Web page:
On this episode, we will revisit the bill that would have allowed guns on college campuses. Wyoming kids are using the state's newly adopted science standards for the first time this year. We'll look back at what it took to reach agreement on teaching climate change. W e'll hear what ranchers and labor advocates are saying about new wages for foreign sheepherders. Plus stories on health care, avalanches, and former Senator Olympia Snowe. These stories and more.
On this episode, we will hear about a pair of legislative bills intended to address a $400 million shortfall in education funding. The question is will either pass. If President Trump's travel ban sticks, it will have a major impact on some of the University of Wyoming's international students' studies and personal lives. Wyoming's Transportation Director went to Capitol Hill to ask for more highway funds. Plus a conversation about wage gap legislation and education issues. Those stories and more.
On this episode, we'll find out what role Wyoming's delegation is playing to sweep out Obama-era regulations. We'll also hear how activists around the state are organizing after the Women's March on Washington. You know those noisy little critters that squeak at you on top of mountains? We'll find out about research on how climate change is affecting the American pika. While we're at it, we'll learn how climate change is melting away ice to reveal more archaeology. And we'll talk to Former Wyoming Senator Al Simpson who's participating in efforts to repeal the 2010 U.S. Supreme Court Decision Citizens United that considers corporations as people. Those conversations and more.
On this episode, we'll see how lawmakers are looking at ways to generate more revenue: from new taxes to diversifying the economy. We'll explore a possible alternative to the controversial land transfer bill that would empower locals with negotiate with the feds. We'll look at what virtual education means for teaching in Wyoming. Plus a look at the lead contamination at Pinedale High School and an update on Liz Cheney's first weeks in Washington. Those stories and more.
On this episode, with Trump about to take over the White House, the coal industry's relieved it won't have to comply with a new rule curbing carbon dioxide emissions. In Washington, Wyoming's U.S. Senators are working to overhaul the Affordable Care Act, but Senator Mike Enzi says it will be done with baby steps.We'll hear how hard it is for Native Americans to find rentals in reservation border communities due to housing discrimination...Those stories and more on Open Spaces from Wyoming Public Radio News.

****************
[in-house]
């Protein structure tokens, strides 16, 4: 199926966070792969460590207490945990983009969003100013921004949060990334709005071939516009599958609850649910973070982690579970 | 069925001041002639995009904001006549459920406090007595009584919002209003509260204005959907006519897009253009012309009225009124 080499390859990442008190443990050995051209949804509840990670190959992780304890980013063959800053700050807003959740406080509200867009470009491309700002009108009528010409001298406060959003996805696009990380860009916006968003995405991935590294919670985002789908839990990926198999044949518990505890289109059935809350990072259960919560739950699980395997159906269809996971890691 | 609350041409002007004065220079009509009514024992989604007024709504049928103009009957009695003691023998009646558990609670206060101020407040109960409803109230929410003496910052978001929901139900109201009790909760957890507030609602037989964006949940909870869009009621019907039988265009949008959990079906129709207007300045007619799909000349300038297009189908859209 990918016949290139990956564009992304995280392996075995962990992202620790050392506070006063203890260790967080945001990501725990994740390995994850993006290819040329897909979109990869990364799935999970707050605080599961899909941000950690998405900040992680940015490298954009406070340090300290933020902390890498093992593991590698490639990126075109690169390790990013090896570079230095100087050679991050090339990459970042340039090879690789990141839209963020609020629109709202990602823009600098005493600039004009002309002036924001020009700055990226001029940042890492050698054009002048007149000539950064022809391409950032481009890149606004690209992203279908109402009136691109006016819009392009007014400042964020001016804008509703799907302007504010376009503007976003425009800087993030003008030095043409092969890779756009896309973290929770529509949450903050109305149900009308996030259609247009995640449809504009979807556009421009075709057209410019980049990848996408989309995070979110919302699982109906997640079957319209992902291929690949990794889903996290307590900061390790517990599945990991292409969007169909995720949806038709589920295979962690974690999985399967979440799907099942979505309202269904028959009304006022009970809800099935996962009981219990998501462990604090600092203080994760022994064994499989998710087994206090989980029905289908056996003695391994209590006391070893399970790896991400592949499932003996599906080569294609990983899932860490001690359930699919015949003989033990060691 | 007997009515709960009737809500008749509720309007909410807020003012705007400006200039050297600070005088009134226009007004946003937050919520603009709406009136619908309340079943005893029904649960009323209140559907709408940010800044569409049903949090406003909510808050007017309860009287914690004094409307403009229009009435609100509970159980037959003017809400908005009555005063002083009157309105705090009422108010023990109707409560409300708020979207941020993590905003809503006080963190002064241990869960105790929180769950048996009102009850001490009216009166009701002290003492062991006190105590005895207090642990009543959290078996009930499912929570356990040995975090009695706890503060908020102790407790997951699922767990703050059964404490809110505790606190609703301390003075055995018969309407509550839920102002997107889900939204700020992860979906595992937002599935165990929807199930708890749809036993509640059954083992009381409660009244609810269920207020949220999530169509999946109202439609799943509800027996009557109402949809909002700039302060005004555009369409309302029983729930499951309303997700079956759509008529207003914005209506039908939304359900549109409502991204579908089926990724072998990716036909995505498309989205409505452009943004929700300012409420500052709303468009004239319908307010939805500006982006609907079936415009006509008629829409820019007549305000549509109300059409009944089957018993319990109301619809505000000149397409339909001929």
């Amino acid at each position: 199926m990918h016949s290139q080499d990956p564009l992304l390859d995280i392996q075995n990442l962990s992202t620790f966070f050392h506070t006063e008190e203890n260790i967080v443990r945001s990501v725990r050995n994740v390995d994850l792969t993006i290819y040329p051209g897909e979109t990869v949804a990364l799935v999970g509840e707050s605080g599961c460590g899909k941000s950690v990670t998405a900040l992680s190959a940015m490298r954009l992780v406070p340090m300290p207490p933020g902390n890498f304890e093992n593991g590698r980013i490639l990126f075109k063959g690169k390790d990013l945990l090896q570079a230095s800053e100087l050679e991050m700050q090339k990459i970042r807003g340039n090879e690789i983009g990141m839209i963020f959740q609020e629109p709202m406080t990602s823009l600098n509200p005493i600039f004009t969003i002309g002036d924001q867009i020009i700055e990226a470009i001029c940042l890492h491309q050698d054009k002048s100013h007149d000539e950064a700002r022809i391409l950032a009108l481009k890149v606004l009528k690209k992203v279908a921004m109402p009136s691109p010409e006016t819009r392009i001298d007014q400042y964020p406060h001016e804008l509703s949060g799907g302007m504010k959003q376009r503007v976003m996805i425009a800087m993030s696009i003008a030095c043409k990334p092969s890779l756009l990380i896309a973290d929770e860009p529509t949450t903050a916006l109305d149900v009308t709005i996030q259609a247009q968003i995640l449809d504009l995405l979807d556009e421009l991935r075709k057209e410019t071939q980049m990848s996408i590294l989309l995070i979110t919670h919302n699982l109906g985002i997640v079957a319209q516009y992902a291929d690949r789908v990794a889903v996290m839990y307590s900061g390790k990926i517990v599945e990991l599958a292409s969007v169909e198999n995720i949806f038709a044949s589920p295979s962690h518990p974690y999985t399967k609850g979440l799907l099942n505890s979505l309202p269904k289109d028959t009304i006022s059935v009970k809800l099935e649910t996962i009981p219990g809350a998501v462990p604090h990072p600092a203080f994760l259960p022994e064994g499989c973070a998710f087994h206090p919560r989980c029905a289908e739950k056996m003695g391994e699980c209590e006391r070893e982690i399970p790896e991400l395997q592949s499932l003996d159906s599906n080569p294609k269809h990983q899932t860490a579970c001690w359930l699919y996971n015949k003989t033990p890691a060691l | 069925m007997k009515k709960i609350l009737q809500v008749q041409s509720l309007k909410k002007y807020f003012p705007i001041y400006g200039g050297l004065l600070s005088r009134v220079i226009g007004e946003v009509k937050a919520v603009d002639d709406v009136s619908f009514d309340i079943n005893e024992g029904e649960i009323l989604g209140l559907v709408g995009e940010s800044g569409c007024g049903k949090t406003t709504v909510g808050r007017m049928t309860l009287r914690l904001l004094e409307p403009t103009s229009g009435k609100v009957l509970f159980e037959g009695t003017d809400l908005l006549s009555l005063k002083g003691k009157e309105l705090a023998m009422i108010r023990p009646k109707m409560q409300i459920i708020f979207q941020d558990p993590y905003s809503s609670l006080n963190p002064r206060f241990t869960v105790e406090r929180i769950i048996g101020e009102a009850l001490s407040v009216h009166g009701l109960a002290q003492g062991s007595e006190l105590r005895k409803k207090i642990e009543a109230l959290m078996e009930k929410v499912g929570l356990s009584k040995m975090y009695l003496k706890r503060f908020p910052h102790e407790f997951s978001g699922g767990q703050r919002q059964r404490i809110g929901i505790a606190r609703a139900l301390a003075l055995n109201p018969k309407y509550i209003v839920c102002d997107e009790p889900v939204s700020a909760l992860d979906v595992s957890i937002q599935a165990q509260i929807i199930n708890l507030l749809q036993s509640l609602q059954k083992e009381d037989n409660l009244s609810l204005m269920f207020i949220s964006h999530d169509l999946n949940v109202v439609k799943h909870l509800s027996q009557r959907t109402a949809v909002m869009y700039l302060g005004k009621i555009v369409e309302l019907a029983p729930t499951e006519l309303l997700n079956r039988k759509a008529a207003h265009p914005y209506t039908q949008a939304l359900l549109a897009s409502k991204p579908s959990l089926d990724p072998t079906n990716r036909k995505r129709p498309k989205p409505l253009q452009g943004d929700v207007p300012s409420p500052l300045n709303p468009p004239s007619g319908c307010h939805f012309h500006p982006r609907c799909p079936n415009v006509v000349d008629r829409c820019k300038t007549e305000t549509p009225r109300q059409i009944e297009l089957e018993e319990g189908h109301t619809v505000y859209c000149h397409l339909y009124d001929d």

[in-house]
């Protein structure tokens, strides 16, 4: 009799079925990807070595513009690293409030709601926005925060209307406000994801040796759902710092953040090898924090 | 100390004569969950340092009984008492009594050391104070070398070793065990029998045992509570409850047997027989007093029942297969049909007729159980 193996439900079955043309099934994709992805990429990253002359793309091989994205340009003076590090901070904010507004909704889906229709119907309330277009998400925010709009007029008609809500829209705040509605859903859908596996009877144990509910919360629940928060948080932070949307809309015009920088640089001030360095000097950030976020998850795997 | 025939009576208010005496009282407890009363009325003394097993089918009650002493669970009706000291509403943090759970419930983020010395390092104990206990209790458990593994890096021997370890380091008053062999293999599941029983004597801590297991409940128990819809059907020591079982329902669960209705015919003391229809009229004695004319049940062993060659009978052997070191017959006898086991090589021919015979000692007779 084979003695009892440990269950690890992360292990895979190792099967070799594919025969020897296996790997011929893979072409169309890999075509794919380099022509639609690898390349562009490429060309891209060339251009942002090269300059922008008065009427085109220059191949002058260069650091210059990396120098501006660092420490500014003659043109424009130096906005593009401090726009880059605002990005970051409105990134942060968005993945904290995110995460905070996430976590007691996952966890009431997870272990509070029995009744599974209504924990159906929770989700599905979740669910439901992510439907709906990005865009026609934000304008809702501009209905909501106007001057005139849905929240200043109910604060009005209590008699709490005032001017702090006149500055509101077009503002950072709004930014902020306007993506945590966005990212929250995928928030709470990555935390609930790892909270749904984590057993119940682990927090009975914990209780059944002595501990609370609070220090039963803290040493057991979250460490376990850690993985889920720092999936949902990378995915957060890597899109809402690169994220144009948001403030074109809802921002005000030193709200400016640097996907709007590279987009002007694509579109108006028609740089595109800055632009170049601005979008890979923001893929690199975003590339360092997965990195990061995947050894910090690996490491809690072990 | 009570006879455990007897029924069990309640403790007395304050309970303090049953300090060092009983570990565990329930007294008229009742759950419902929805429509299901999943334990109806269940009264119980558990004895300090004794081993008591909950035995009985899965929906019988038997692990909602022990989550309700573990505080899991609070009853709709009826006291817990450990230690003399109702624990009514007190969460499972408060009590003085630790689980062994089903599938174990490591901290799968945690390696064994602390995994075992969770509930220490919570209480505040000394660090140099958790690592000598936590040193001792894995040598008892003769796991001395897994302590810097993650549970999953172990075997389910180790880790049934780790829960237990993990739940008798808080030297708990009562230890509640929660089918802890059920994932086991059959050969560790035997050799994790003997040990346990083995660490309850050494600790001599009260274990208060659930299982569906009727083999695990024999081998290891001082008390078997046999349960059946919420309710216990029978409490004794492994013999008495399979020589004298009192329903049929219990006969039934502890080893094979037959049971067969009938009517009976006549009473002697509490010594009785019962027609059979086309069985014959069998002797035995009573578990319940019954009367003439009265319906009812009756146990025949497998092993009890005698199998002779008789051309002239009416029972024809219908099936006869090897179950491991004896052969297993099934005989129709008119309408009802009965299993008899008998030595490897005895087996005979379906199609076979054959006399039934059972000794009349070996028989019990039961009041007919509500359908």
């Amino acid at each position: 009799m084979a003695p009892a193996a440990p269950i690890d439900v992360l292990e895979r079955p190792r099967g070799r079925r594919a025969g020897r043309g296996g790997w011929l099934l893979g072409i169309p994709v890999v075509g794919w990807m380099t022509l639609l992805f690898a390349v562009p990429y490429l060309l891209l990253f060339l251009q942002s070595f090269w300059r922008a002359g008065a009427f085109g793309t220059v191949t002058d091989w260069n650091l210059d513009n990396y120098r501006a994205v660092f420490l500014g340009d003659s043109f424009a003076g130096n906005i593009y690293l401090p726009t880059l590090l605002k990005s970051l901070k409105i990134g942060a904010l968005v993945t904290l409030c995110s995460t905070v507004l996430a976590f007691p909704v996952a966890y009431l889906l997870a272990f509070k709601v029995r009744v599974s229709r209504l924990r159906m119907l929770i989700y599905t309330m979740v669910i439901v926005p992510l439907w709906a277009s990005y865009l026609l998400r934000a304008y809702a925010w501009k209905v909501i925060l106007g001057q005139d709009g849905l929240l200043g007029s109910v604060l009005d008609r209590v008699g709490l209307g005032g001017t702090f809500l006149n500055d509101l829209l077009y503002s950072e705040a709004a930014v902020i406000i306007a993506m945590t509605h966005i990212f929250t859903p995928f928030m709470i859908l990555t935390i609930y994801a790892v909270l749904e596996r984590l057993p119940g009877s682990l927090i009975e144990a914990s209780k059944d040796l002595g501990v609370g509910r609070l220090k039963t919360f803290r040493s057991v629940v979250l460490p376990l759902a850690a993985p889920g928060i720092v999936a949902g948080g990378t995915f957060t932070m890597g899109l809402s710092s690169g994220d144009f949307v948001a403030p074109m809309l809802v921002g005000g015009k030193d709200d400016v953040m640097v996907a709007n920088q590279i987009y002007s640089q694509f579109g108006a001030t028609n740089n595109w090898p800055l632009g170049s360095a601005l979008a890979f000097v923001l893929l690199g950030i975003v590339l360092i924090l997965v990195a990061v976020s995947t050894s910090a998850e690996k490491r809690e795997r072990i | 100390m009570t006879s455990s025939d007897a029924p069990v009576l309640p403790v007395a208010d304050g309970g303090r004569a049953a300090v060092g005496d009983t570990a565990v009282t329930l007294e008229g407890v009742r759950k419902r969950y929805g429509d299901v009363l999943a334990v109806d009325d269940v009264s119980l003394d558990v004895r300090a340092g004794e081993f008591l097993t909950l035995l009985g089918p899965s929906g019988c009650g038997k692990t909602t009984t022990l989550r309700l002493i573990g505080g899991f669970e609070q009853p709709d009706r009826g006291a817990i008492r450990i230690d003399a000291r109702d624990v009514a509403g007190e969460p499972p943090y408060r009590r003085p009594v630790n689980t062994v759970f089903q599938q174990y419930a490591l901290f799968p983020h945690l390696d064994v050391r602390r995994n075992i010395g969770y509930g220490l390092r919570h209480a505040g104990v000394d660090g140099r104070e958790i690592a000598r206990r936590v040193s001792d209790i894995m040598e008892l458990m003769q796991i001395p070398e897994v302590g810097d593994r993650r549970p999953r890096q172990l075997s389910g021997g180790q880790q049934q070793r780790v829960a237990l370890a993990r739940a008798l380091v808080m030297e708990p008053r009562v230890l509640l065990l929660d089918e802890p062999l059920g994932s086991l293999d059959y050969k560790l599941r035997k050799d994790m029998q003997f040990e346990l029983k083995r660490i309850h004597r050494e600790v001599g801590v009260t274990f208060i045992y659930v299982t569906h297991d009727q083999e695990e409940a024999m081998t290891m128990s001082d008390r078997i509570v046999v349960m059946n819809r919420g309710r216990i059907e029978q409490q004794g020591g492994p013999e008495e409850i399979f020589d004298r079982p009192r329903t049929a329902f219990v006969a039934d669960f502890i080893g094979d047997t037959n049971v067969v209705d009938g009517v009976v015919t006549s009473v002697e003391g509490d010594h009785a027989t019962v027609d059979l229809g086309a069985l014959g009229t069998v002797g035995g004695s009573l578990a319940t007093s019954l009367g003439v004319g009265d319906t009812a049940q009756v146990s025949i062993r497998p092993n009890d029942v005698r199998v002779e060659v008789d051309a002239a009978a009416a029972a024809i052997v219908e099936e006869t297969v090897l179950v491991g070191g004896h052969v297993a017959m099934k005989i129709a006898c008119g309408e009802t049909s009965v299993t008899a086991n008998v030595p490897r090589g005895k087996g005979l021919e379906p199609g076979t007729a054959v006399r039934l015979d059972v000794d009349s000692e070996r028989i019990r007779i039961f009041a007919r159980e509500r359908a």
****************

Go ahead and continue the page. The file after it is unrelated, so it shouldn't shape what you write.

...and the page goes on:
On this episode, emotions are running high following the 2016 presidential election, so educators in Jackson are helping their large number of Mexican students cope, a housing crisis going on at the Wind River Indian Reservation, we go to a Russian rodeo, where fledgling Russian cowboys are trying to prove that producing beef, and in the last story in the Women Run The West series, Caroline Ballard reports part of the problem still lies in recruitment. Those stories and more.
On this episode, recently some right leaning groups have put a lot of pressure on the Wyoming legislature. The BLM is trying to figure out their next move when it comes to managing wild horses in the Checkerboard. We will have the story of a father and son who worked their entire careers to return wild bison to the Wind River Reservation. And we will have a chat with the famous artist Neltje. Those stories and more.
On this episode, Trump made big promises on the campaign trail about what he could do for coal... and miners voted for him, believing those promises... But can Trump deliver? Wyomingites have been turning out in high numbers to protest a proposed constitutional amendment that would give the state management over federal lands. We'll also hear from the author of a new book who says humanity is experiencing a key transition point in its development. Those stories and more.
On this episode, we'll hear about the race for mayor of Cheyenne and how tense it's become. As Election Day nears, we'll talk about campaign finance and how money can influence voters. And a gas leak shuts down the school in a tiny Wyoming town... but for months, it's a mystery where the gas came and from. Those stories and more.
On this episode, we will hear why last minute Presidential Executive Orders have Wyoming's Congressional Delegation Nervous. Constitutional Amendment A would allow the Treasurer to invest state reserve funds in the equities market in an effort to get a higher return. He says it will have legislative safeguards. We will have stories on energy and a conversation with Libertarian U.S. House Candidate Larry Struempf. Those stories and more.